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Those suggestions include art that celebrates walking, cycling and public transport on an arterial route used by cars, or a ``symbiosis between the city and the ocean''.
Sites where the public would prefer art to be placed include the middle of the Steamer Basin in Otago Harbour.
The suggestions have been attached to one of two portable ``public art labs'' developed to get feedback from residents on what sort of public art they would like to see in the city and where it should go.
Each lab has a large map of Dunedin and people are encouraged to put stickers on locations where they would like to see works installed and fill in cards with their thoughts on what art they would like.
The facilities also feature books, films and photographs that give examples of visionary and successful public art projects from New Zealand and throughout the world.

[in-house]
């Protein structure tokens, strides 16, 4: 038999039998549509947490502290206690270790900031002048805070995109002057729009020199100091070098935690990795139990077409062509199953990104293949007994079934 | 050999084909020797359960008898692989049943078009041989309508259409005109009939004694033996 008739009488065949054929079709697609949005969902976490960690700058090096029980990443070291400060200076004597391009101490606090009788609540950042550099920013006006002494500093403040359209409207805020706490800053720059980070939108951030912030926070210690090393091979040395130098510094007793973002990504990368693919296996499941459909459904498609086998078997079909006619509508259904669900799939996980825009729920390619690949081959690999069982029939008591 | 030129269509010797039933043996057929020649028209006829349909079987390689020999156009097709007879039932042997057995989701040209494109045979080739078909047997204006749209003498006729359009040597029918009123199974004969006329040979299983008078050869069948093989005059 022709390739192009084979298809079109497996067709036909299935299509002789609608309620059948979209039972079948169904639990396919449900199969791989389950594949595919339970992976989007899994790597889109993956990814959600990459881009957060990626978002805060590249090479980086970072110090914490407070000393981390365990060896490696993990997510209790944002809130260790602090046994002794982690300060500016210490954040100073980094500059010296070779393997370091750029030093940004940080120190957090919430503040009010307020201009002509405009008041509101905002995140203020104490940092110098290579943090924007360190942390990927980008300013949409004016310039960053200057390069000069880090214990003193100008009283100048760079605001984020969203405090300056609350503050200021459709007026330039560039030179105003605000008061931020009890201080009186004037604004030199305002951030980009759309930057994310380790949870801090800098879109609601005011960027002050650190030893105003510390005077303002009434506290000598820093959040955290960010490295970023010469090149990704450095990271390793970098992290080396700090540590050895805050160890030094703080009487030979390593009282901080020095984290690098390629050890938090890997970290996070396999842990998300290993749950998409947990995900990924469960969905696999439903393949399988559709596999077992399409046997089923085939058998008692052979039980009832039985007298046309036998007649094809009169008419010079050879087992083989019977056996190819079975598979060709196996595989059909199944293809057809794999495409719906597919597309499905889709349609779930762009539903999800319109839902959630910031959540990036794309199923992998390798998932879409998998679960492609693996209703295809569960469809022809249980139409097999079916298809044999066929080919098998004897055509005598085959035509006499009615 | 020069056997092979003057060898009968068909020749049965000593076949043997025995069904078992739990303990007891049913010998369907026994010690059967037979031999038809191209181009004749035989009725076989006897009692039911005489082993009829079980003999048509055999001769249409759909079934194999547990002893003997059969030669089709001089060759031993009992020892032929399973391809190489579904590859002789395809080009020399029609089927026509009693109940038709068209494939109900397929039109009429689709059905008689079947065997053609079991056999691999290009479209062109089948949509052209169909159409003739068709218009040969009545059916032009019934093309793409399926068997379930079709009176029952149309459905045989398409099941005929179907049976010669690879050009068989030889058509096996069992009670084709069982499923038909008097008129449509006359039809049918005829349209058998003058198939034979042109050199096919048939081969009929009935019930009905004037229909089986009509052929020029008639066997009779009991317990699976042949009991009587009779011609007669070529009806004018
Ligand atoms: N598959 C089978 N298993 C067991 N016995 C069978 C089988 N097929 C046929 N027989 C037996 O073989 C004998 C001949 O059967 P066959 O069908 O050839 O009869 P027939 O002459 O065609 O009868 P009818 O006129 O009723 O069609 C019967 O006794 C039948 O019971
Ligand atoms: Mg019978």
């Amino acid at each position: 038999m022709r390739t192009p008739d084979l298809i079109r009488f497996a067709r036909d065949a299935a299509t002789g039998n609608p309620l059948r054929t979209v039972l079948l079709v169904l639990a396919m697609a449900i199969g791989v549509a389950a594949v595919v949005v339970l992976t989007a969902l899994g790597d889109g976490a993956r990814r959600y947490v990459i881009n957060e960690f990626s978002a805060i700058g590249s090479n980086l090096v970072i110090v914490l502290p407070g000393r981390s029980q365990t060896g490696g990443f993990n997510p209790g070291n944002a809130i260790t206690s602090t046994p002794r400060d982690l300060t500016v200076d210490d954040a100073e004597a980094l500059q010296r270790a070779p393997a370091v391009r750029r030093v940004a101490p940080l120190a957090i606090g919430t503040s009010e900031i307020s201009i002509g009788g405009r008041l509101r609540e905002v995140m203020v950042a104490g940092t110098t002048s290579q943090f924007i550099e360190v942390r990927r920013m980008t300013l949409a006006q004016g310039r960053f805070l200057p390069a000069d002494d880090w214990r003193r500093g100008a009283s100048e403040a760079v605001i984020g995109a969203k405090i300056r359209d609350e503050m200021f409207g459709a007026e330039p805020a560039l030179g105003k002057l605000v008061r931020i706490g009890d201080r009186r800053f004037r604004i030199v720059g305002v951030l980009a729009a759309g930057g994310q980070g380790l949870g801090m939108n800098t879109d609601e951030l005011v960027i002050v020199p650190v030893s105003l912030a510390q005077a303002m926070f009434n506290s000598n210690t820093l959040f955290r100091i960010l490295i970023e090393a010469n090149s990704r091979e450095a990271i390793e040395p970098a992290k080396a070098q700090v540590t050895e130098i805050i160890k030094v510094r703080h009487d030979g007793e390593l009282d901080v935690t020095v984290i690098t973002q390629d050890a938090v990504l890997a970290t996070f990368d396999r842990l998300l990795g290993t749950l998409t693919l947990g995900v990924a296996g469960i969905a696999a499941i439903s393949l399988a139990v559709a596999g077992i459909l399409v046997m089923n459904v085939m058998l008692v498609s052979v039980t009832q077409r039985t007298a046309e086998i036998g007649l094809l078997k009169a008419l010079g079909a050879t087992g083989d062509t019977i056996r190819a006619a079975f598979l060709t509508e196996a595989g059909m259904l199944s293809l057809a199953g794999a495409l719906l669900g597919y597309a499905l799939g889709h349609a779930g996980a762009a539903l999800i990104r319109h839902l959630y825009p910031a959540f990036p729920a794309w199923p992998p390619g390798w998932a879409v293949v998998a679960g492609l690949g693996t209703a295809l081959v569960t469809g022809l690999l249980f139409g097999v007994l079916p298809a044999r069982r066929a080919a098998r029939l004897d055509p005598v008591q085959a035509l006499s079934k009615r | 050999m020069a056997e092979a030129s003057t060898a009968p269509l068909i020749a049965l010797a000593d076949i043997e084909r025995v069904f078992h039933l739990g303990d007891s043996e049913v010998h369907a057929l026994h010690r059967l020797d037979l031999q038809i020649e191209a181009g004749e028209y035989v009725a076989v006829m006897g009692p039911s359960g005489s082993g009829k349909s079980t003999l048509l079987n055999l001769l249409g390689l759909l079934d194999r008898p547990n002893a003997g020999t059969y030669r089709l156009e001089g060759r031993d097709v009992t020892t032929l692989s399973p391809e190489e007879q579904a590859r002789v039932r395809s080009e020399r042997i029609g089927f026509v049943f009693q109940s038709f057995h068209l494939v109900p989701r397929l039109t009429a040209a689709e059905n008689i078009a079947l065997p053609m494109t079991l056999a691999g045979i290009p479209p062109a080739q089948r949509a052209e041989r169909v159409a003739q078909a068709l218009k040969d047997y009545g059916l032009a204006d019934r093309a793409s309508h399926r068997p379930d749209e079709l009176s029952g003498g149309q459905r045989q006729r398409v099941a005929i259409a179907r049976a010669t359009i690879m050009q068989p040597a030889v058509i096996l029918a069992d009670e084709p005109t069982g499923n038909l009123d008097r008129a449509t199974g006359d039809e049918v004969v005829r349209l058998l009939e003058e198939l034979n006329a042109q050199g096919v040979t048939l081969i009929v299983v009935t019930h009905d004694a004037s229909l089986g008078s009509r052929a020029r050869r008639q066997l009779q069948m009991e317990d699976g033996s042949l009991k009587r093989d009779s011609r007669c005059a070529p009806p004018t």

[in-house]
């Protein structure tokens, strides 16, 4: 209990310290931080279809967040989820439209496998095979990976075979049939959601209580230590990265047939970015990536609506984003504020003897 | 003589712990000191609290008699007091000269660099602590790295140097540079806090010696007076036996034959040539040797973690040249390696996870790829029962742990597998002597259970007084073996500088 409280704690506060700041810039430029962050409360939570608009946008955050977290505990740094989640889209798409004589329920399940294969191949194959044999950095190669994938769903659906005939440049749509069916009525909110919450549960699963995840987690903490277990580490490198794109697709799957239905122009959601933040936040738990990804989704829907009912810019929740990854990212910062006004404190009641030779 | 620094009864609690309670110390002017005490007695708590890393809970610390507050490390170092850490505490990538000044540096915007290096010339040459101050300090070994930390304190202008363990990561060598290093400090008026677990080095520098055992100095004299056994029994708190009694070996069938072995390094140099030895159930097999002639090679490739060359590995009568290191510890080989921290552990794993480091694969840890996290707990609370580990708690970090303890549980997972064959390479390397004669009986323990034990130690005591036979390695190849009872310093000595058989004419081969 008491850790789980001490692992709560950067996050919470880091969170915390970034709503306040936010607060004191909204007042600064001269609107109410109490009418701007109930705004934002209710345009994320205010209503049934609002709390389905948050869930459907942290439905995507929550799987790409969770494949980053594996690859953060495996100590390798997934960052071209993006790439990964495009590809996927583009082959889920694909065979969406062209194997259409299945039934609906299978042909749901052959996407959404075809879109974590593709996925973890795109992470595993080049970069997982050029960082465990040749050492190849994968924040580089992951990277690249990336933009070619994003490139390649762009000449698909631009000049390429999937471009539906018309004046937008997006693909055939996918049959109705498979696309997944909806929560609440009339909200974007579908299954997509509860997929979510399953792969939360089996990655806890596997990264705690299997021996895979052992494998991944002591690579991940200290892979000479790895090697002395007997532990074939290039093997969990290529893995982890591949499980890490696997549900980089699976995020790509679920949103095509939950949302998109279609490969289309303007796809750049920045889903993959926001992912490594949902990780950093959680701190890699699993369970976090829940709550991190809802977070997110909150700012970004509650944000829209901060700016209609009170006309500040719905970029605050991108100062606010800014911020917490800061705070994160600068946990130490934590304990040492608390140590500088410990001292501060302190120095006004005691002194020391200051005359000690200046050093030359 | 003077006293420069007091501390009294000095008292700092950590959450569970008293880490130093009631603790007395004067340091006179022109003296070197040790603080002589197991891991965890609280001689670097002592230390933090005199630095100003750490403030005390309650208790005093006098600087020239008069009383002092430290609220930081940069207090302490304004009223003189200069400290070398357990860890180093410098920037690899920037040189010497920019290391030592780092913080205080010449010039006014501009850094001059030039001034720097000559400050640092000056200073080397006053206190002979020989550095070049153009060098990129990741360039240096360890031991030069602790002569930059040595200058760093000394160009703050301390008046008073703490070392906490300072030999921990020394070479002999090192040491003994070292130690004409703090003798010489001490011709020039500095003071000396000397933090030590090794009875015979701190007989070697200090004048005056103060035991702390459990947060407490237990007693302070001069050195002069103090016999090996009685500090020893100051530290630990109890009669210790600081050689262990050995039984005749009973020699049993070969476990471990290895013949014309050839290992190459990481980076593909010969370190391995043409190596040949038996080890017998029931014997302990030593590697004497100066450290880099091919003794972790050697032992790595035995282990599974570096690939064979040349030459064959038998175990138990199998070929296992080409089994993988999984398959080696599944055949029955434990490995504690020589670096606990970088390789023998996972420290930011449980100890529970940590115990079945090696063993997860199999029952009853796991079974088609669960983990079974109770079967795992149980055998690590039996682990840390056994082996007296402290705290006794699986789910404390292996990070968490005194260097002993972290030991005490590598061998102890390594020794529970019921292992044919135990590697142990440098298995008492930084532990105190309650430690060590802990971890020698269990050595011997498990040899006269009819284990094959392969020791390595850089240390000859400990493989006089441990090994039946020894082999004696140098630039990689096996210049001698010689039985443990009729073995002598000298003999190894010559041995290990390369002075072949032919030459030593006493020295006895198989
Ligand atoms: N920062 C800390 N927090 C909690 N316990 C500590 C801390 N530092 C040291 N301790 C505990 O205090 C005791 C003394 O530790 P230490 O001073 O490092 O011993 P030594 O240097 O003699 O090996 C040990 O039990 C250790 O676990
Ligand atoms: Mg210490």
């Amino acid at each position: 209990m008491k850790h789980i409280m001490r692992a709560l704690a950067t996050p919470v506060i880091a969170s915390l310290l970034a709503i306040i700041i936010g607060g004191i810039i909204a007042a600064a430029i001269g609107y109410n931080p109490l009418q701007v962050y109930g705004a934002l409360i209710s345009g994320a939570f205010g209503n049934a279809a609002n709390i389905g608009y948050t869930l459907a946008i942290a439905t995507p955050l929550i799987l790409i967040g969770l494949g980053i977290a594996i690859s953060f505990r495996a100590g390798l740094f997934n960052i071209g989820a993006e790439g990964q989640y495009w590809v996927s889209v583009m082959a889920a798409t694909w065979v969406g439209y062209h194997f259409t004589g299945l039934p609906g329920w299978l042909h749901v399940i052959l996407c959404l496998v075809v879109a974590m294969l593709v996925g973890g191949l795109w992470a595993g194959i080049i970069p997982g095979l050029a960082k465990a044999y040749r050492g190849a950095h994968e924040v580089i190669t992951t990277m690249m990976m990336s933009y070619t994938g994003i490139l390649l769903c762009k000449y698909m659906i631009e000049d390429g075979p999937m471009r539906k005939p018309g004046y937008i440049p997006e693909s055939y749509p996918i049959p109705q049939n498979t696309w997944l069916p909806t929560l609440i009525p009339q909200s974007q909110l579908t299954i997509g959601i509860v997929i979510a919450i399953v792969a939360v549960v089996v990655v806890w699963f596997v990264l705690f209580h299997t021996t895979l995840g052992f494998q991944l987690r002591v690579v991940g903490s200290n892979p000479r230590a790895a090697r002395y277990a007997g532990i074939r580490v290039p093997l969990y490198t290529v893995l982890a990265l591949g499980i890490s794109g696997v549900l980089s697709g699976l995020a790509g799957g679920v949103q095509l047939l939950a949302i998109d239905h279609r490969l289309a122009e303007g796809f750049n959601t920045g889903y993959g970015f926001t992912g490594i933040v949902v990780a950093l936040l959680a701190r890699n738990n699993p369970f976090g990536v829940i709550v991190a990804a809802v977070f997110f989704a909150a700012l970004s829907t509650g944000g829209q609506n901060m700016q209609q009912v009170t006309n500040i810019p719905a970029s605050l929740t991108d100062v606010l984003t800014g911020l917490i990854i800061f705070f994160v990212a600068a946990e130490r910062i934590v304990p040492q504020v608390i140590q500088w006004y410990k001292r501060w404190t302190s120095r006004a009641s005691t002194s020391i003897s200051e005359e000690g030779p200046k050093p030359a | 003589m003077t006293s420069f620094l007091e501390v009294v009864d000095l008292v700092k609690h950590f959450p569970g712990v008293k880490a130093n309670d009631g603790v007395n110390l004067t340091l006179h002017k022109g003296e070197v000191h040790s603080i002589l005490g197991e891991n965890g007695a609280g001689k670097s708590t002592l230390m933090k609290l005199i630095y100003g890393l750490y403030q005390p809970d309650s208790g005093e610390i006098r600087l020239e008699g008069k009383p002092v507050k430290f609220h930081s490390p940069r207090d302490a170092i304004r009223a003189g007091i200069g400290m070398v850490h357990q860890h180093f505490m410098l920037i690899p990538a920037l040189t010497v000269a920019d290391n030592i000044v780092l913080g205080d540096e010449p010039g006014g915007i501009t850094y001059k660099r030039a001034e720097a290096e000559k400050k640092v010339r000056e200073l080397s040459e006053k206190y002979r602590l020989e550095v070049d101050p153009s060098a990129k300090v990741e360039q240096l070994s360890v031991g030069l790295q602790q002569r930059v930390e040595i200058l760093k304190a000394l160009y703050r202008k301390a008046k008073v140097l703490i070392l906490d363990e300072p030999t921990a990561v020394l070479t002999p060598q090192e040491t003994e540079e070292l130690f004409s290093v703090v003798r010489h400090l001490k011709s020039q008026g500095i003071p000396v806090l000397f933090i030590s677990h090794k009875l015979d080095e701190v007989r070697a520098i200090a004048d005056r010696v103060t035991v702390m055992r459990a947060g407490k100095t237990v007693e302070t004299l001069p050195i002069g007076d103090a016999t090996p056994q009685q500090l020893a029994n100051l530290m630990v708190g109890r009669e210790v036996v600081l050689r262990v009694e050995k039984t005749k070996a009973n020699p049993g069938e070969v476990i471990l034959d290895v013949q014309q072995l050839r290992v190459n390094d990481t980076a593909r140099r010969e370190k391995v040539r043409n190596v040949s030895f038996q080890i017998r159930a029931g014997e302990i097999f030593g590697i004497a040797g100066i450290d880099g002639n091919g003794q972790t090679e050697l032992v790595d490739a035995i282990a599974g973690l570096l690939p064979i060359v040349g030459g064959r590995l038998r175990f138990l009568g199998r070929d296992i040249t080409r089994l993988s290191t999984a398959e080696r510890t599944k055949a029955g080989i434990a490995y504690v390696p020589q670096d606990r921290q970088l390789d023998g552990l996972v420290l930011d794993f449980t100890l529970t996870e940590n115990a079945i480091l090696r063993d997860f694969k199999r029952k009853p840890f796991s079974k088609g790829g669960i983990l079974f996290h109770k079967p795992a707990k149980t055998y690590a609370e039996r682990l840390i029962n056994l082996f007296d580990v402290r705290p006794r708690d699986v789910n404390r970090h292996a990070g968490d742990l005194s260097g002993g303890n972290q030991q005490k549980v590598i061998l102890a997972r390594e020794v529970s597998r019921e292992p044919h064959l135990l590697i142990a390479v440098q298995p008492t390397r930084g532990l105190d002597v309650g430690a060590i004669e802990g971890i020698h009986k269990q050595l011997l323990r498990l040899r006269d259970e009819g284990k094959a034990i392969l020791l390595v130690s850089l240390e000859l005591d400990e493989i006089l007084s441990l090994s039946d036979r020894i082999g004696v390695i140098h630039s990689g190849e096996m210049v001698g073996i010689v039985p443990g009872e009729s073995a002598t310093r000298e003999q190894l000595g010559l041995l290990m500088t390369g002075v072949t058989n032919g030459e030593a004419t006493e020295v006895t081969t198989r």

Including the likes of Chicago's Cloud Gate and Len Lye's New Plymouth Wind Wand, they are provided to inspire the community to have their say.
Dunedin Public Art Gallery director Cam McCracken said there would be a series of steps before the next public work of art was commissioned, and the lab was the first.
He said Dunedin people were ``very sophisticated'' in terms of art and feedback so far had reflected that.
Delivering a new public art framework was one of the 10 action points contained in Ara Toi arts and culture strategy.
Mr McCracken said the feedback would help formulate ideas for five works to be installed over the next 10 years.
The first lab will be officially launched at the art gallery on Saturday. The second will be at the Mosgiel Library late this month, and will move to different community spaces throughout the city to ensure everyone has a chance to have their say.
In 2016, the council indicated it was ready to get back into funding public art, after slashing the budget in 2012 and putting on hold any new works while its policy was reviewed.